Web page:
I know this particular fox well. He has a slightly crooked right front foot; it is ever so slightly pigeon-toed. We have run him several times and have never gotten him to go to ground. Once, he hurled himself off a cliff to get away from Buzz. I went to the bottom of the cliff the next day to find him, assuming he was dead and wanting to give him the warrior's burial he deserved, only to find a Wile E Coyote-esque hole in the snow and his tracks leading away. Buzz and I had run this fox enough that I was fairly certain where they would eventually end up. There was nothing else for it but to strap on some snowshoes and start walking. My bed and warm wife would have to wait.
First, I snowshoed up and over the valley rim and stopped to listen. The wind was blowing through the spruce, but I thought I could hear Buzz way off to the left. I started walking as the temperatures dropped and it started to snow. I was well-clothed and had fresh batteries in my head lamp but it was still quickly becoming unpleasant to be out. I walked for several miles following their tracks. I reached a hunting cabin that I knew the foxes frequented as it was not uncommon to find gut piles, garbage, and hot dog packages in the immediate vicinity. I could see that Buzz and the fox had passed the cabin and continued down the logging road that leads from the cabin farther into the mountains.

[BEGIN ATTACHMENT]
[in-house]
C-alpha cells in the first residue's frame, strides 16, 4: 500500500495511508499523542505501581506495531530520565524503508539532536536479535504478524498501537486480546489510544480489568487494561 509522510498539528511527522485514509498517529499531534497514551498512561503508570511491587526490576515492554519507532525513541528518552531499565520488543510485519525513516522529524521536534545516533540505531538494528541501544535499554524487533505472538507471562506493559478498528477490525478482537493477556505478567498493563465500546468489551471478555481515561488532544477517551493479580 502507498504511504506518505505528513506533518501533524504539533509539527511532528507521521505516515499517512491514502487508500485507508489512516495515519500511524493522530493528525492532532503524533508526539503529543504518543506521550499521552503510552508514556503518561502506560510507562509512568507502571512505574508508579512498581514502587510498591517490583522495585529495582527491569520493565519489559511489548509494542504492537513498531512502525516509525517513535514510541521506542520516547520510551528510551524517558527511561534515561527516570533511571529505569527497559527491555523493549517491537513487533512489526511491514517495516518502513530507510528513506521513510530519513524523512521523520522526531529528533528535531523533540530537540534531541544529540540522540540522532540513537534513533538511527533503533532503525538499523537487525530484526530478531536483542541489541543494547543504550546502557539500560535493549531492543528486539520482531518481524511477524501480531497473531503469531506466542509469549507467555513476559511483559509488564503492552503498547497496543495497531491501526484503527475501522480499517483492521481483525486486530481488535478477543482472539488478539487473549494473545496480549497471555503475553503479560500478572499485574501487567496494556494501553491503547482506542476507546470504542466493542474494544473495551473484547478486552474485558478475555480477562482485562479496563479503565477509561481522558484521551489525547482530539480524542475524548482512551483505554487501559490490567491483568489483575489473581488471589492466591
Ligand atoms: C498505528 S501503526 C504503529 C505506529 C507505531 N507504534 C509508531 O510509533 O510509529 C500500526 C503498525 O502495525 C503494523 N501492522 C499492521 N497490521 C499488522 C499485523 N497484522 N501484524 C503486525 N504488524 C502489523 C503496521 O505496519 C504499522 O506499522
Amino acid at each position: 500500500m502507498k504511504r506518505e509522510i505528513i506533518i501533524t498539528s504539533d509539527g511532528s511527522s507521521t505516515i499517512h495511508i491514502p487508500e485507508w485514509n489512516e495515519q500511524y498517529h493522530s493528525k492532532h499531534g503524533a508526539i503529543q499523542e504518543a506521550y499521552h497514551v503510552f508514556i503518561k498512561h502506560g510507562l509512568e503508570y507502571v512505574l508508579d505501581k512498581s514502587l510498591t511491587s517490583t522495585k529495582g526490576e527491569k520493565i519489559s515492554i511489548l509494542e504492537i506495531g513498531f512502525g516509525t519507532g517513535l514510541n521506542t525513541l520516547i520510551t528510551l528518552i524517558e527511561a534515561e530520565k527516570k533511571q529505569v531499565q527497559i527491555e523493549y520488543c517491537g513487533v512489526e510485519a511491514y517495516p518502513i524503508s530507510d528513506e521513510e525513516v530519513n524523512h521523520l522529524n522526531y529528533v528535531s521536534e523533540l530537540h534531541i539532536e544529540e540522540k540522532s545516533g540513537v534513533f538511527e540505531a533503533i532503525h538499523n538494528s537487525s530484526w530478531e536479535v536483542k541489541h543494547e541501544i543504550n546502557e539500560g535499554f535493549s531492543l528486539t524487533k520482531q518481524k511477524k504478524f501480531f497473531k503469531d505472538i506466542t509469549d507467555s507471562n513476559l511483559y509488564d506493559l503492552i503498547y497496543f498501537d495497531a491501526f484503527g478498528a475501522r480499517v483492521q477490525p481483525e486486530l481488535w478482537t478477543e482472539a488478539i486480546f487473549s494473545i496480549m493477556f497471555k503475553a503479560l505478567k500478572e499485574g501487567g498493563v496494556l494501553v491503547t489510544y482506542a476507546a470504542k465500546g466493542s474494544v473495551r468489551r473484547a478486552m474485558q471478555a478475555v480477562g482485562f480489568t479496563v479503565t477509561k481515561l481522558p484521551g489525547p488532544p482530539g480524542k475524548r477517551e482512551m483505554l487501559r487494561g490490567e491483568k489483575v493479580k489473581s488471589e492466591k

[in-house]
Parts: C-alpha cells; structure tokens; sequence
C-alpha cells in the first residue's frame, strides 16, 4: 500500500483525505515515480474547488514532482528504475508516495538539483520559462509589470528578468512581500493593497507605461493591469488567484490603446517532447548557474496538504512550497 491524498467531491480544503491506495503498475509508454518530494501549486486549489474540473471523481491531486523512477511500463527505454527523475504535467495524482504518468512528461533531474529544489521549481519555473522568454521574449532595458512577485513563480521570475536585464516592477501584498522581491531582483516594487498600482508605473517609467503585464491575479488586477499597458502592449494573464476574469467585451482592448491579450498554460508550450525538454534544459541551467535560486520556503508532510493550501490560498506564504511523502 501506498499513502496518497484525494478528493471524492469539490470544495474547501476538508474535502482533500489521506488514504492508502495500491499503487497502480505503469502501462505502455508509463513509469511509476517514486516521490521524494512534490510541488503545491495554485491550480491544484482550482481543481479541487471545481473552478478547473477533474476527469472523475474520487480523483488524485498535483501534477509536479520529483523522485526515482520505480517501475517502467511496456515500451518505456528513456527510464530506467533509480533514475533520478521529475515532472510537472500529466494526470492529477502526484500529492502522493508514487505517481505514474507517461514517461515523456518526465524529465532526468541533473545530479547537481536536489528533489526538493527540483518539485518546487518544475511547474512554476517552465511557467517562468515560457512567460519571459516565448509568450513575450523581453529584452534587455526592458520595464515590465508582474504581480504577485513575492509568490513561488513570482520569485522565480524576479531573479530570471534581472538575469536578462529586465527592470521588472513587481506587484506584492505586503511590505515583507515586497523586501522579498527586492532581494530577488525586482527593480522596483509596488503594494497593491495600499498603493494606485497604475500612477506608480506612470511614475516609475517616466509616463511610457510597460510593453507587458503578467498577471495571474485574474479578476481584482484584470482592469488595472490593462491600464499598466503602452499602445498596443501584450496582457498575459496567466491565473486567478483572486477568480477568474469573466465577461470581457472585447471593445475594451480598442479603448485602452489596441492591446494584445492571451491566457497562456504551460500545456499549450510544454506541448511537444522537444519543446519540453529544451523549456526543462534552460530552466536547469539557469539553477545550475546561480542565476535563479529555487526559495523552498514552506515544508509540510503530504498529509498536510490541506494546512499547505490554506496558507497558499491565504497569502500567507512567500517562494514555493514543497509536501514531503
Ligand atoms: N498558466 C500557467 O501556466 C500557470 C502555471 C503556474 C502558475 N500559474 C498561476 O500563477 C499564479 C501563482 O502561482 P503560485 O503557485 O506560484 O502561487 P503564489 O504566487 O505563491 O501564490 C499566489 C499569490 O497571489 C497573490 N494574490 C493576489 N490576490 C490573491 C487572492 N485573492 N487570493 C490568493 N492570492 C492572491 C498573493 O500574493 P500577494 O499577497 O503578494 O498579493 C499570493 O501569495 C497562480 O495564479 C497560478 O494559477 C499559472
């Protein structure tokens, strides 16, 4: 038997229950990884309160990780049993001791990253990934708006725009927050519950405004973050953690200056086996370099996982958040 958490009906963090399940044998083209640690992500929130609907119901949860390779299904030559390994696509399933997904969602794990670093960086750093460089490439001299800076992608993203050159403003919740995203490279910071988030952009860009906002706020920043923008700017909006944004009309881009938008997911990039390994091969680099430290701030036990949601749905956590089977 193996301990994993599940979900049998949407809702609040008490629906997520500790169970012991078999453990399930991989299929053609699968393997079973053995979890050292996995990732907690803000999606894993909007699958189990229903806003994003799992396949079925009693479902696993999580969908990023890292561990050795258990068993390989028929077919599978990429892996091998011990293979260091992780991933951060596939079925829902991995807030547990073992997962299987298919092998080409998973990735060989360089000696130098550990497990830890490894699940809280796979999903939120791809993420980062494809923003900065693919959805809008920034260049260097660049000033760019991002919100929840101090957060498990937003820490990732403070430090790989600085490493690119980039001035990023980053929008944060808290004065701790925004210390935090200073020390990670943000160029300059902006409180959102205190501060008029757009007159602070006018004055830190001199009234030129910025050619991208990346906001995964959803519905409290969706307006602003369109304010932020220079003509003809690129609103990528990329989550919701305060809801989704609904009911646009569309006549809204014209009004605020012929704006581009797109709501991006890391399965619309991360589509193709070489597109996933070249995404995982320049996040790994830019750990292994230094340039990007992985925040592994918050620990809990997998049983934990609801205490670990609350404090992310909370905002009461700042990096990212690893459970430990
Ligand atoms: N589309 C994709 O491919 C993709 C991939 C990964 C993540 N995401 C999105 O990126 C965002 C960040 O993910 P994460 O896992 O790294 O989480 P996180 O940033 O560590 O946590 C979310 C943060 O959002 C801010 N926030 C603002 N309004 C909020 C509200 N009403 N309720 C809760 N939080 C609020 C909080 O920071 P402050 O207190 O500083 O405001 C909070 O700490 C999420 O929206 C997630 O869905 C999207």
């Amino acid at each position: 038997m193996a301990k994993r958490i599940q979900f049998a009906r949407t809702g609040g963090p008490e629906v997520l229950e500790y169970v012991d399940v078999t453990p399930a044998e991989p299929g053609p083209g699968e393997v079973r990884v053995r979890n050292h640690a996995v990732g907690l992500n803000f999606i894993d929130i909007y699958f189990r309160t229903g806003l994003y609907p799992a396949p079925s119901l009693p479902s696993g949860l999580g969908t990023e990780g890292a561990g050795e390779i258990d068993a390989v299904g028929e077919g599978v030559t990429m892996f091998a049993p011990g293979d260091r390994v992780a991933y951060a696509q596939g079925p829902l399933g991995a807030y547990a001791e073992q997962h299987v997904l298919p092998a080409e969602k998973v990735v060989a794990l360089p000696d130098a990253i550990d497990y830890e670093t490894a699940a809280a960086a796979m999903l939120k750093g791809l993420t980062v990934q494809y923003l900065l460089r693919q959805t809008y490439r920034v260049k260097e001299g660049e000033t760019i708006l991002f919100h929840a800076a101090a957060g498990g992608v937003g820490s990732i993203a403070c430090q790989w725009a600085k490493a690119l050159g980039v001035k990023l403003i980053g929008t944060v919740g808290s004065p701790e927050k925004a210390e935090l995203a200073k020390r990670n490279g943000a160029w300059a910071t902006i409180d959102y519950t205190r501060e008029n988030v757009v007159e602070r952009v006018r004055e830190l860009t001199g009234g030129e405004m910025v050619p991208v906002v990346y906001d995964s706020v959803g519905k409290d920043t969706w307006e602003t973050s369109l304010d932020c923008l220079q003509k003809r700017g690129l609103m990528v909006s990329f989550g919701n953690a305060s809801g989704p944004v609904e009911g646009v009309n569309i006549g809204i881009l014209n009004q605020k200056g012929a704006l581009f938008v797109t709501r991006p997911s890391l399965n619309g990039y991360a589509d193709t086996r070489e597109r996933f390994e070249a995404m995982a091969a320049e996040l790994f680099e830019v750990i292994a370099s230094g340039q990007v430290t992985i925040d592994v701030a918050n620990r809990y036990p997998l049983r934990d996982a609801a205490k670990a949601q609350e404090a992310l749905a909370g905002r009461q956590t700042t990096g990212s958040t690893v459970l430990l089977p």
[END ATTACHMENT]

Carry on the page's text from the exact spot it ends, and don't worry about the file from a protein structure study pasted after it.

The wind picked up as I snowshoed. An hour later, the tracks indicated that Buzz and the crooked footed fox were still running hard, still headed higher into the alpine terrain. I knew of a den about 10 miles from where I stood, and the thought that they were headed there started to creep into my mind.
To my immense relief, rather than turning right and continuing towards the middle of the plateau, the fox followed a small feature in the terrain and swung left into the trees again. Their trail headed towards the hunting cabin again, and about the time I got there, my wife called to tell me that Buzz had just walked in the front door.
“Is he ok?” I asked.
“He's fine, already asleep on the couch.” she replied.
I still had a several mile snowshoe back to the house. Punctuated by muttered curses, I started walking again. I was relieved that he was safe and that he hadn't gone farther into the mountains, disappointment that he had lost the fox, and green envy that he was warm on the couch while I was still freezing my trigger finger off. I followed their tracks all the way down. The fox had gone to the steepest part of the valley wall and climbed down. Buzz had clearly paced back and forth at the edge, as the snow was worn down and scattered, before giving up and heading for couch country.
I got home half frozen and hungry as the clock on the coffee maker blinked 1:34 a.m. Buzz had the decency to get up and greet me, but not before stretching and yawning luxuriously. I fed the ungrateful wretch and crawled into bed, still half frozen and bone tired.
As I drifted off to sleep, a depressing thought struck me: “I can't believe it's five months until I can do this again.”
Happy late winter/spring! It's only 219,002 minutes until the next season starts.